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THE MEDIEVAL HOSPITALS OF BURY ST. EDMUNDS

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					             THE MEDIEVAL HOSPITALS
               OF BURY ST. EDMUNDS
                                              by
                                     JOY ROWE
A GENERAL survey of the history of the Benedictine abbey of St. Edmund in
Suffolk produces very little material which sheds light on the place and
development of medical institutions and practice in the mother house and its
dependencies. It is, perhaps, characteristic of the relationship between the
religious house and the town which had grown up in its shadow and flourished
as its associate, that it was not until the last of the monastic hospitals had been
dissolved and its revenues diverted to a less charitable end, that the inevitable
material consequences were fully apparent to the layman. The townsfolk,
finding themselves destitute of any kind ofrelief in old age or physical adversity,
drew the immediate and just conclusion that these needs had previously been
met by the abbey, whose downfall they had watched without any apparent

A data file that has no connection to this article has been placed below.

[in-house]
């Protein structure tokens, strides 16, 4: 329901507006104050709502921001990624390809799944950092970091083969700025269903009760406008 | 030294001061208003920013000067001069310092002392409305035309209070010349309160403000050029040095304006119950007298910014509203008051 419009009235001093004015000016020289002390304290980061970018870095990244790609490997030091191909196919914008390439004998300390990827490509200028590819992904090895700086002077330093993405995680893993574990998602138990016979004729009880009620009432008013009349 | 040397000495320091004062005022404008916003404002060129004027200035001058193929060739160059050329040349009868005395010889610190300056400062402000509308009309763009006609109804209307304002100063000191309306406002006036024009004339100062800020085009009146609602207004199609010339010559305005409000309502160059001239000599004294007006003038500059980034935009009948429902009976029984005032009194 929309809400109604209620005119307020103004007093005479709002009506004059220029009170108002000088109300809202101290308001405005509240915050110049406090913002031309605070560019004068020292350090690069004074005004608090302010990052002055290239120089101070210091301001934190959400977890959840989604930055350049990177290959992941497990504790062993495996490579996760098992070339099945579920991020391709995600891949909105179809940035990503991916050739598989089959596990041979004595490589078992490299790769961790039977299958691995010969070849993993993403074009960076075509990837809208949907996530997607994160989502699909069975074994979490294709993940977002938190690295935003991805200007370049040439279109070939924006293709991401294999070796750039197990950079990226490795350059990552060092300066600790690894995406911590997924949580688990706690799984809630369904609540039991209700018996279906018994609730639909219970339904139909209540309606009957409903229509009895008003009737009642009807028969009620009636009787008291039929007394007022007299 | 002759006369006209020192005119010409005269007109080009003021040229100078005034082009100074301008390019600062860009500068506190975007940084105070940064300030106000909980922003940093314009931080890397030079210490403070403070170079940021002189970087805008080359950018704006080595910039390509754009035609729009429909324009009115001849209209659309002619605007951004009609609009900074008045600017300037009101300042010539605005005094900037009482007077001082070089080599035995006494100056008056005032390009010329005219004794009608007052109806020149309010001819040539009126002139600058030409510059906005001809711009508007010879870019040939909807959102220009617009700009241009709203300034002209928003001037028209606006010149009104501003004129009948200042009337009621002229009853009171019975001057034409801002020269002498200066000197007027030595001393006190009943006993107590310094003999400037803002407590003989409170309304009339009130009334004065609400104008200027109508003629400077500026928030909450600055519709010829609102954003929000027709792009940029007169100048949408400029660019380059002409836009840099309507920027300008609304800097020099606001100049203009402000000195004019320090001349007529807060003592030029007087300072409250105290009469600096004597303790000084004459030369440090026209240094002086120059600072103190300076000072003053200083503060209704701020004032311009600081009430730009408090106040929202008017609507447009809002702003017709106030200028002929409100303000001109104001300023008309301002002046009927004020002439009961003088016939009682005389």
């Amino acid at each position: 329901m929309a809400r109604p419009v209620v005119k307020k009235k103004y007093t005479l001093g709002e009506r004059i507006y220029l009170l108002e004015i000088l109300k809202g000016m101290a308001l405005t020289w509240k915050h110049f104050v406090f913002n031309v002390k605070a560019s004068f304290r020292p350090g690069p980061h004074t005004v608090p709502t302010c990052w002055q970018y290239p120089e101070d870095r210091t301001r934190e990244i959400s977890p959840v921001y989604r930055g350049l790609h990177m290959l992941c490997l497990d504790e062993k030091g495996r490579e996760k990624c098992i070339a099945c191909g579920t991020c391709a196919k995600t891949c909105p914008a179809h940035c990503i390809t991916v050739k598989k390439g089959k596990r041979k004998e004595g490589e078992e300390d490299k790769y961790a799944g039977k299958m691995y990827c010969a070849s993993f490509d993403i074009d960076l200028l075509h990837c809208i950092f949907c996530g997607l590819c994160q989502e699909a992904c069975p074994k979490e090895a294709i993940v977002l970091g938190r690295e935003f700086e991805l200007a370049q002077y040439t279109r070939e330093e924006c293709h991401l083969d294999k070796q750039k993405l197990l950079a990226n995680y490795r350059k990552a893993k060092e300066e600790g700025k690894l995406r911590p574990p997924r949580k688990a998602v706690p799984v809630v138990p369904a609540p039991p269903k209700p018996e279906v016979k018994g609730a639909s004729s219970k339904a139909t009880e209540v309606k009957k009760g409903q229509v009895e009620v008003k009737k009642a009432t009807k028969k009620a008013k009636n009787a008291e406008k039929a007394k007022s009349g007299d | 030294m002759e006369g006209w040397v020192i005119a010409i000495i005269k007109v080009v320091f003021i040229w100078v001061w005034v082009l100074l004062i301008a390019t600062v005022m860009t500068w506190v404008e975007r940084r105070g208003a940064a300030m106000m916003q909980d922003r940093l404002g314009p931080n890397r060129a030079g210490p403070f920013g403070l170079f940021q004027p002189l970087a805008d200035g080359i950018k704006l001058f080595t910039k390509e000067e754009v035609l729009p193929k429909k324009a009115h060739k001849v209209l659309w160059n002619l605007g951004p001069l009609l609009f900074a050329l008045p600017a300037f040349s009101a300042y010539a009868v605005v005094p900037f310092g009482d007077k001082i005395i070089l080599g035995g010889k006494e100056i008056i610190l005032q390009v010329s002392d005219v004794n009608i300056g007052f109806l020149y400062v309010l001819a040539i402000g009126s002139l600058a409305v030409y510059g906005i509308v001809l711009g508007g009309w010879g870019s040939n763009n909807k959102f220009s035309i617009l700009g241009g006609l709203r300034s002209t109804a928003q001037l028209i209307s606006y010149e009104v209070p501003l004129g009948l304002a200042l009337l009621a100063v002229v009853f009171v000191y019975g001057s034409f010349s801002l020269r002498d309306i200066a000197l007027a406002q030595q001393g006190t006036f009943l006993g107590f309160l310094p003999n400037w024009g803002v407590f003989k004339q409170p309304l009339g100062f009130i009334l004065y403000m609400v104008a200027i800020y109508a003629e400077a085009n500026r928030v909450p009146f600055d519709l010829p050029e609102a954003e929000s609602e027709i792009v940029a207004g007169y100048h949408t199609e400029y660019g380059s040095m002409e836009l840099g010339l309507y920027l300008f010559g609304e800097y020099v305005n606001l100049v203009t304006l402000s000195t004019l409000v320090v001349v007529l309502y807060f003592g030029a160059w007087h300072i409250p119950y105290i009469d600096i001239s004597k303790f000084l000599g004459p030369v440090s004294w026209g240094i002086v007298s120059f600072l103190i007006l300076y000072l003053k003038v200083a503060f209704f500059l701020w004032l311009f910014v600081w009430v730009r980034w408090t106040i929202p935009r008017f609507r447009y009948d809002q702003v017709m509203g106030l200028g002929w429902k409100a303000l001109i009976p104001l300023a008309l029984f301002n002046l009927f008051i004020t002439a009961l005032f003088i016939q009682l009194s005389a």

regret. Attached to the Chantry Certificates for I544-5,1 which give details of
the value of the hospitals at the time of their dissolution and of their subsequent
disposal by the Crown, there is a petition from the inhabitants of Bury St.
Edmunds that
it may please the King's most excellent Majesty of his most charitable benignity, moved with
pity, in that behalf to convert the revenues and profits of the sum of the said promotions [the
hospitals] into some godly foundation, whereby the said poor inhabitants daily there multi-
plying may be relieved.
   The early history of the abbey contains a number of allusions which indicate
the close association of mind, body and spirit so characteristic of the thought
of the Middle Ages. A brief survey of the more notable points of medical
interest may not be misplaced here. In 1020 a small community of Benedictine
monks assumed the guardianship of the shrine of St. Edmund, which had
become notable for the favours obtained there. The saint had been martyred
in the late ninth century by the Danes, but this did not prevent Cnut, the
Danish king, from having a great devotion to him. As an act of piety he freed
the monks and the town of St. Edmund from royal taxation.2 His example,
however, failed to influence his successor, Swein, who, as a pagan, honoured
neither the exemption granted by his predecessor nor the shrine itself. The king
is reported to have visited the town to receive the taxes due to him, ignoring
the warnings of the guardians of the shrine, even poking a disrespectful finger
through the interstices of the surrounding screen. No one was in the least
surprised when his arm immediately wasted and became useless. Nevertheless,